While I’m not sure I was too true to the minimal nature of the drawn element of this creation, I did find the process and result very rewarding! This contest was a fun exercise in challenging my regular technique by inserting something foreign, and figuring out a way to incorporate it and fit into my drawing style.

You can enter the contest, too! Click here to see the details and more examples of Javier’s work, and have fun seeing objects around you in a different way!


June 28, 2015

More Illustrated Travel Journals: Анастасия Кардашова

This weekend, I experimented with a set of Prismacolor markers I received as a gift several months ago. My experience inspired me to look for more work in the same vein, and in my search I discovered the diverse portfolio of Анастасия Кардашова. I encourage you to scroll through her Instagram for examples of all kind of different imagery, mediums, and styles.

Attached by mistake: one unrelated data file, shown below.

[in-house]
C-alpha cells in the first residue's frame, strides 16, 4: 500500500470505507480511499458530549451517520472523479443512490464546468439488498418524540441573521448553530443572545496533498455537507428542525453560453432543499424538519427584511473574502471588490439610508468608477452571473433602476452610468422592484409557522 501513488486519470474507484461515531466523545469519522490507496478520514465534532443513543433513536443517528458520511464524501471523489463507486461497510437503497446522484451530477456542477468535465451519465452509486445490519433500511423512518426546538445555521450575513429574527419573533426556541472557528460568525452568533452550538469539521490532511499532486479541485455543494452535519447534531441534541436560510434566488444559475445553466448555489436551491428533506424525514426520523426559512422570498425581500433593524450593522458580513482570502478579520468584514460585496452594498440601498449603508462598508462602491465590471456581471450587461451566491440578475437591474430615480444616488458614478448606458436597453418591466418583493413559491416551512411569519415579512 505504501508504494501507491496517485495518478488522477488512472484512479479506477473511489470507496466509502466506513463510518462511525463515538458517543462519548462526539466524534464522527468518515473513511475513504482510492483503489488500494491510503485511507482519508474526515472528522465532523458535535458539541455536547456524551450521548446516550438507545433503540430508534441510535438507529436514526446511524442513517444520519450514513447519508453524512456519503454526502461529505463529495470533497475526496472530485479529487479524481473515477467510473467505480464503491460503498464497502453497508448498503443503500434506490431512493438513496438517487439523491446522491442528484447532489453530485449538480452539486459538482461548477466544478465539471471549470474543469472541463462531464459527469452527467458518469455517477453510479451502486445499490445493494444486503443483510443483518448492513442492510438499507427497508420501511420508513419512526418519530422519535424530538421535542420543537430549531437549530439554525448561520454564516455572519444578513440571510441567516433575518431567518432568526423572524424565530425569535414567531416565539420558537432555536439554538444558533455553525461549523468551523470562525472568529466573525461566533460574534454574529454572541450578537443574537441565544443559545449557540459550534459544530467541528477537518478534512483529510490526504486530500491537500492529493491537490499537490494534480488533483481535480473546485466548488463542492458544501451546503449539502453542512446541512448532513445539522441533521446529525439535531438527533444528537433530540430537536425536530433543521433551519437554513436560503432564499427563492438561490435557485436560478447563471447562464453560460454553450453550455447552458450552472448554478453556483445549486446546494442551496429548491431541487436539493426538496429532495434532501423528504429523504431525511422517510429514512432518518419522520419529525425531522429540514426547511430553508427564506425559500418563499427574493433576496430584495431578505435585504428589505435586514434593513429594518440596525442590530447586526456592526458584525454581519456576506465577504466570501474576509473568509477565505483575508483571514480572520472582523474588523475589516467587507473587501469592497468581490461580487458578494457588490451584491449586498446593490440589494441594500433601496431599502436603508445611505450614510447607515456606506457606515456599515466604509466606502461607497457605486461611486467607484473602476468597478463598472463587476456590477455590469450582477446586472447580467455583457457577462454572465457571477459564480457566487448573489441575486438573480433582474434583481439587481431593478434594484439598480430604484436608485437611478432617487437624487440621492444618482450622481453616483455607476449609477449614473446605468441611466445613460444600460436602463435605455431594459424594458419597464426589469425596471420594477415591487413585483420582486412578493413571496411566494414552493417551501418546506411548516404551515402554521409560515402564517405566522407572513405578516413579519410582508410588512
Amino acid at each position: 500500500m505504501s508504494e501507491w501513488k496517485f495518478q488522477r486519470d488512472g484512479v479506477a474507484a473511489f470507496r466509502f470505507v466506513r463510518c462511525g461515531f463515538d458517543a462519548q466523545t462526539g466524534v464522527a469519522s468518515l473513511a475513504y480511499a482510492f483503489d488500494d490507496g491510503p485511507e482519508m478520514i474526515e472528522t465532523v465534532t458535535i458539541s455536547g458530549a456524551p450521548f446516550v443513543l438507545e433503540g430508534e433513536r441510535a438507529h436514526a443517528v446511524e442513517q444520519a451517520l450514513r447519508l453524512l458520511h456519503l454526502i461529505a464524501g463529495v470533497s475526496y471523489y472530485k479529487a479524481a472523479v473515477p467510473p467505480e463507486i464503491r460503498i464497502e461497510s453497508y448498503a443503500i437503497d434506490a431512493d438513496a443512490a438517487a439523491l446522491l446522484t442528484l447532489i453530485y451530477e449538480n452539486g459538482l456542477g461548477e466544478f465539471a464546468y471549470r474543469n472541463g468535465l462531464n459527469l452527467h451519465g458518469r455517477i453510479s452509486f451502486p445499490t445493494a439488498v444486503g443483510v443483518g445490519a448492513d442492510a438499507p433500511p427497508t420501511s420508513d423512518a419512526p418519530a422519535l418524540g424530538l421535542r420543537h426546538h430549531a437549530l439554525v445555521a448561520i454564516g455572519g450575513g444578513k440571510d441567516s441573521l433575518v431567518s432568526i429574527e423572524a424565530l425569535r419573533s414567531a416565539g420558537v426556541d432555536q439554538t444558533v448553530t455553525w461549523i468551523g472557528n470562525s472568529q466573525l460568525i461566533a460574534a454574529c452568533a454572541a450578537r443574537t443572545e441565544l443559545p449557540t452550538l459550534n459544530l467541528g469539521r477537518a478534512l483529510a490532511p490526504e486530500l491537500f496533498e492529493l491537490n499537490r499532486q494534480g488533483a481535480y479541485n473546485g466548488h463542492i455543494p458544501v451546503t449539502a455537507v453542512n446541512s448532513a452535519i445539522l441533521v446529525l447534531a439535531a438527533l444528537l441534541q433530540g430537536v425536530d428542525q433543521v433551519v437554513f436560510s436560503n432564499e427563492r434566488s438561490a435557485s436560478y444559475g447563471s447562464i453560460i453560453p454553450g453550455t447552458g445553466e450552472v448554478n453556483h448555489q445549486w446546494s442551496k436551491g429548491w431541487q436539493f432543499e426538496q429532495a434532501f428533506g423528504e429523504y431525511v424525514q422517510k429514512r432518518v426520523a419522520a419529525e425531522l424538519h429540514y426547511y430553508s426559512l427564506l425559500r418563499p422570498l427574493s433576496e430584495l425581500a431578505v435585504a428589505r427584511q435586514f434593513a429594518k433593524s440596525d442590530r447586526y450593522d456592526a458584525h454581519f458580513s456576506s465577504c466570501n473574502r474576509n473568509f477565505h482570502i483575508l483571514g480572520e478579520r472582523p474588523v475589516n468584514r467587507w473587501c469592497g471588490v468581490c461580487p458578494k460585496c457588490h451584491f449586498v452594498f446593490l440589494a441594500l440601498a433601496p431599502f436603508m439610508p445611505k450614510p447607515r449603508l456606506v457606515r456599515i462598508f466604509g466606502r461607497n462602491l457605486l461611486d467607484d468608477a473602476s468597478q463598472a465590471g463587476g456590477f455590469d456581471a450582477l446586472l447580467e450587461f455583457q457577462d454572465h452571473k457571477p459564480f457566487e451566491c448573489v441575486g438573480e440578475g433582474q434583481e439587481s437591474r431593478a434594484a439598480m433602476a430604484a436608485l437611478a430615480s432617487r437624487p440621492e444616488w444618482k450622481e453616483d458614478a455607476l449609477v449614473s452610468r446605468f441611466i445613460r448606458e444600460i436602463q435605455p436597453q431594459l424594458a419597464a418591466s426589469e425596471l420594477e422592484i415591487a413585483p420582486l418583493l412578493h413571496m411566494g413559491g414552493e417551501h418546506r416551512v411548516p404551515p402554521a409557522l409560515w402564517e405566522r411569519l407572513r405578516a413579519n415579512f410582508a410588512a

But for this post, I want to focus on the illustrated travel journal she created from a trip to Venice. I’m now able to relate to the process of working with markers, and I’m fascinated by how the colors are applied in these sketches. The irreversible strokes of markers made me very cautious about where to place my own strokes, afraid that I would make them too wide, too saturated, etc. Анастасия employs a style of layering vertical strokes to create a really interesting and effective way to apply color without just solidly filling an entire space. I also like her selective choice of white space. When viewing this journal I feel like Анастасия is telling me about her trip, and as she proceeds with the descriptions, the color creeps in. Not every moment of the trip is explained in detail, and therefore suggested in the negative spaces.